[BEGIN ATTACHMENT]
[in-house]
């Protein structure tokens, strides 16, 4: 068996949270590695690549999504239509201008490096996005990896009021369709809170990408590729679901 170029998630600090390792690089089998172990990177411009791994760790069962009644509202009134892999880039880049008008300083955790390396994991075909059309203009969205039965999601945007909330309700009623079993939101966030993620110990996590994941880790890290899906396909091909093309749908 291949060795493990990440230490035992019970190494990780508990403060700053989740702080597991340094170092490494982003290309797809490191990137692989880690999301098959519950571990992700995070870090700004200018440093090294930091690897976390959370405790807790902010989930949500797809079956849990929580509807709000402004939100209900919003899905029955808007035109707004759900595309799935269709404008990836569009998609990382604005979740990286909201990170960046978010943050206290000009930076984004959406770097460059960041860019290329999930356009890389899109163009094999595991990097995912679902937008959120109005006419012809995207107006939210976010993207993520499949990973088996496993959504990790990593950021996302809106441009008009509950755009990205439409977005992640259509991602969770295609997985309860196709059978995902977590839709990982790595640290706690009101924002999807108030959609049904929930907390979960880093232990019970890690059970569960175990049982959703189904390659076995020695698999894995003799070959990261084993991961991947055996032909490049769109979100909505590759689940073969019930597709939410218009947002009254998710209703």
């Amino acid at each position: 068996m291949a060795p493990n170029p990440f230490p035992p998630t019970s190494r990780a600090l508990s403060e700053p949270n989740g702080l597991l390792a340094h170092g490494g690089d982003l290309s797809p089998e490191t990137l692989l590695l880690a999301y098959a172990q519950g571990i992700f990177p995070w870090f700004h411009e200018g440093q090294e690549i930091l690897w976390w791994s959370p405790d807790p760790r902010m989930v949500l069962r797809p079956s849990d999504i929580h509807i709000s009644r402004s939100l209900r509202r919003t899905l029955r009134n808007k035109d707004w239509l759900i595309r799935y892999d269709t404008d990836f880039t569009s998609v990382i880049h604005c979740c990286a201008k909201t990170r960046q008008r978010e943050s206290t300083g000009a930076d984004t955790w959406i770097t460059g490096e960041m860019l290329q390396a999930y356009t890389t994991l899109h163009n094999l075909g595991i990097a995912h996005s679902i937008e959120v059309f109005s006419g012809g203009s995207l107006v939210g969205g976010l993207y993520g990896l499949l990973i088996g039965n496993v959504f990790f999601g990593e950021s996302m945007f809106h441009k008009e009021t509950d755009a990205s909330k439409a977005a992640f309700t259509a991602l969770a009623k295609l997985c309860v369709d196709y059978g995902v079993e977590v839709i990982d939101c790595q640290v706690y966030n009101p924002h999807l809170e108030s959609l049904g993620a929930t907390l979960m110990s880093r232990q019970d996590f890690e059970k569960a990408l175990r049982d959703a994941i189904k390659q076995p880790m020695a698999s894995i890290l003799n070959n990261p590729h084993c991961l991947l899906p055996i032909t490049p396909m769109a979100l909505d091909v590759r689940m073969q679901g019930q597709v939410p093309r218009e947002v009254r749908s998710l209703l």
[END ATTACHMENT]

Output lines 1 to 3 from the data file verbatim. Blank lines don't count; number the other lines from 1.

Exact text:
[in-house]
């Protein structure tokens, strides 16, 4: 068996949270590695690549999504239509201008490096996005990896009021369709809170990408590729679901 170029998630600090390792690089089998172990990177411009791994760790069962009644509202009134892999880039880049008008300083955790390396994991075909059309203009969205039965999601945007909330309700009623079993939101966030993620110990996590994941880790890290899906396909091909093309749908 291949060795493990990440230490035992019970190494990780508990403060700053989740702080597991340094170092490494982003290309797809490191990137692989880690999301098959519950571990992700995070870090700004200018440093090294930091690897976390959370405790807790902010989930949500797809079956849990929580509807709000402004939100209900919003899905029955808007035109707004759900595309799935269709404008990836569009998609990382604005979740990286909201990170960046978010943050206290000009930076984004959406770097460059960041860019290329999930356009890389899109163009094999595991990097995912679902937008959120109005006419012809995207107006939210976010993207993520499949990973088996496993959504990790990593950021996302809106441009008009509950755009990205439409977005992640259509991602969770295609997985309860196709059978995902977590839709990982790595640290706690009101924002999807108030959609049904929930907390979960880093232990019970890690059970569960175990049982959703189904390659076995020695698999894995003799070959990261084993991961991947055996032909490049769109979100909505590759689940073969019930597709939410218009947002009254998710209703």
């Amino acid at each position: 068996m291949a060795p493990n170029p990440f230490p035992p998630t019970s190494r990780a600090l508990s403060e700053p949270n989740g702080l597991l390792a340094h170092g490494g690089d982003l290309s797809p089998e490191t990137l692989l590695l880690a999301y098959a172990q519950g571990i992700f990177p995070w870090f700004h411009e200018g440093q090294e690549i930091l690897w976390w791994s959370p405790d807790p760790r902010m989930v949500l069962r797809p079956s849990d999504i929580h509807i709000s009644r402004s939100l209900r509202r919003t899905l029955r009134n808007k035109d707004w239509l759900i595309r799935y892999d269709t404008d990836f880039t569009s998609v990382i880049h604005c979740c990286a201008k909201t990170r960046q008008r978010e943050s206290t300083g000009a930076d984004t955790w959406i770097t460059g490096e960041m860019l290329q390396a999930y356009t890389t994991l899109h163009n094999l075909g595991i990097a995912h996005s679902i937008e959120v059309f109005s006419g012809g203009s995207l107006v939210g969205g976010l993207y993520g990896l499949l990973i088996g039965n496993v959504f990790f999601g990593e950021s996302m945007f809106h441009k008009e009021t509950d755009a990205s909330k439409a977005a992640f309700t259509a991602l969770a009623k295609l997985c309860v369709d196709y059978g995902v079993e977590v839709i990982d939101c790595q640290v706690y966030n009101p924002h999807l809170e108030s959609l049904g993620a929930t907390l979960m110990s880093r232990q019970d996590f890690e059970k569960a990408l175990r049982d959703a994941i189904k390659q076995p880790m020695a698999s894995i890290l003799n070959n990261p590729h084993c991961l991947l899906p055996i032909t490049p396909m769109a979100l909505d091909v590759r689940m073969q679901g019930q597709v939410p093309r218009e947002v009254r749908s998710l209703l």